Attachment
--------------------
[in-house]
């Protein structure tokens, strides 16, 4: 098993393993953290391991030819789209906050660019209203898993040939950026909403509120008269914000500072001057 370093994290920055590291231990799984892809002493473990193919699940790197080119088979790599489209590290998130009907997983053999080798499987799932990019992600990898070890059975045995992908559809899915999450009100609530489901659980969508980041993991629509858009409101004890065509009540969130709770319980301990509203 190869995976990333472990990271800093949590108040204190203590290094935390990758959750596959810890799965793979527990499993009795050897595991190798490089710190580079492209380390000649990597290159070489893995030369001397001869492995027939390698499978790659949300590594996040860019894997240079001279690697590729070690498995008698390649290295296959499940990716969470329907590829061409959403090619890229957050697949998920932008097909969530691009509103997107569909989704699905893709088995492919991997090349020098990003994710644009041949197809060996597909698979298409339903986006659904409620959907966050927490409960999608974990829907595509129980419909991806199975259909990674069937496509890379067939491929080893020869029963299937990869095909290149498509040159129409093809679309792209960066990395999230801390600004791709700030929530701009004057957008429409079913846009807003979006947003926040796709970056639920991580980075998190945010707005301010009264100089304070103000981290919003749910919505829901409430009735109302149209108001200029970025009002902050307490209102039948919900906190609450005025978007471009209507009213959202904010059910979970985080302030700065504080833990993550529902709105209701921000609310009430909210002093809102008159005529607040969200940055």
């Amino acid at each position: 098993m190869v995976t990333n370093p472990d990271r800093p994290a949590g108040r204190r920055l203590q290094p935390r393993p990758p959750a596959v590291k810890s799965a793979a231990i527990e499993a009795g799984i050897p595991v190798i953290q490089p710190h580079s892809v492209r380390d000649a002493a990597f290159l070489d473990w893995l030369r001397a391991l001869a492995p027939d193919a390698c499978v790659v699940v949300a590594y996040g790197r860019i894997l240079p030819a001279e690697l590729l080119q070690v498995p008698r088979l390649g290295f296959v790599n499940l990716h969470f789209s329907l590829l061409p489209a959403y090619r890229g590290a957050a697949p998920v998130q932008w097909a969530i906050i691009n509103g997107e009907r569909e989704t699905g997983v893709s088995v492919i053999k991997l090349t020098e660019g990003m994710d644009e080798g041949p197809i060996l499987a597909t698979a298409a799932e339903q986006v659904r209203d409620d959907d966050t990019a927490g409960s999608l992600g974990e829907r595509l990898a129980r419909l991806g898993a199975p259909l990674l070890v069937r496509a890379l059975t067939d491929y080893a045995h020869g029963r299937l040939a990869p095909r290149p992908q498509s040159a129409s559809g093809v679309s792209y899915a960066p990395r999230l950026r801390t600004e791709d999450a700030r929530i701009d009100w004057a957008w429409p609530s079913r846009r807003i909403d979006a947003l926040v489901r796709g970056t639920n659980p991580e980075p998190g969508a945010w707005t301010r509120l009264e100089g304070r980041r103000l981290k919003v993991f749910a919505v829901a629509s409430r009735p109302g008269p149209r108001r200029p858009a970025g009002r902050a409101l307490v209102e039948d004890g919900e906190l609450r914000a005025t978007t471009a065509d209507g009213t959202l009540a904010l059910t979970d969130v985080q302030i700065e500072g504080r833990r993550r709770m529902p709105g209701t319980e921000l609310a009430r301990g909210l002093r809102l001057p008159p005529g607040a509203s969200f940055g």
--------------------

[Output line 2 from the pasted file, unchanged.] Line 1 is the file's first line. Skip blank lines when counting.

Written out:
């Protein structure tokens, strides 16, 4: 098993393993953290391991030819789209906050660019209203898993040939950026909403509120008269914000500072001057 370093994290920055590291231990799984892809002493473990193919699940790197080119088979790599489209590290998130009907997983053999080798499987799932990019992600990898070890059975045995992908559809899915999450009100609530489901659980969508980041993991629509858009409101004890065509009540969130709770319980301990509203 190869995976990333472990990271800093949590108040204190203590290094935390990758959750596959810890799965793979527990499993009795050897595991190798490089710190580079492209380390000649990597290159070489893995030369001397001869492995027939390698499978790659949300590594996040860019894997240079001279690697590729070690498995008698390649290295296959499940990716969470329907590829061409959403090619890229957050697949998920932008097909969530691009509103997107569909989704699905893709088995492919991997090349020098990003994710644009041949197809060996597909698979298409339903986006659904409620959907966050927490409960999608974990829907595509129980419909991806199975259909990674069937496509890379067939491929080893020869029963299937990869095909290149498509040159129409093809679309792209960066990395999230801390600004791709700030929530701009004057957008429409079913846009807003979006947003926040796709970056639920991580980075998190945010707005301010009264100089304070103000981290919003749910919505829901409430009735109302149209108001200029970025009002902050307490209102039948919900906190609450005025978007471009209507009213959202904010059910979970985080302030700065504080833990993550529902709105209701921000609310009430909210002093809102008159005529607040969200940055």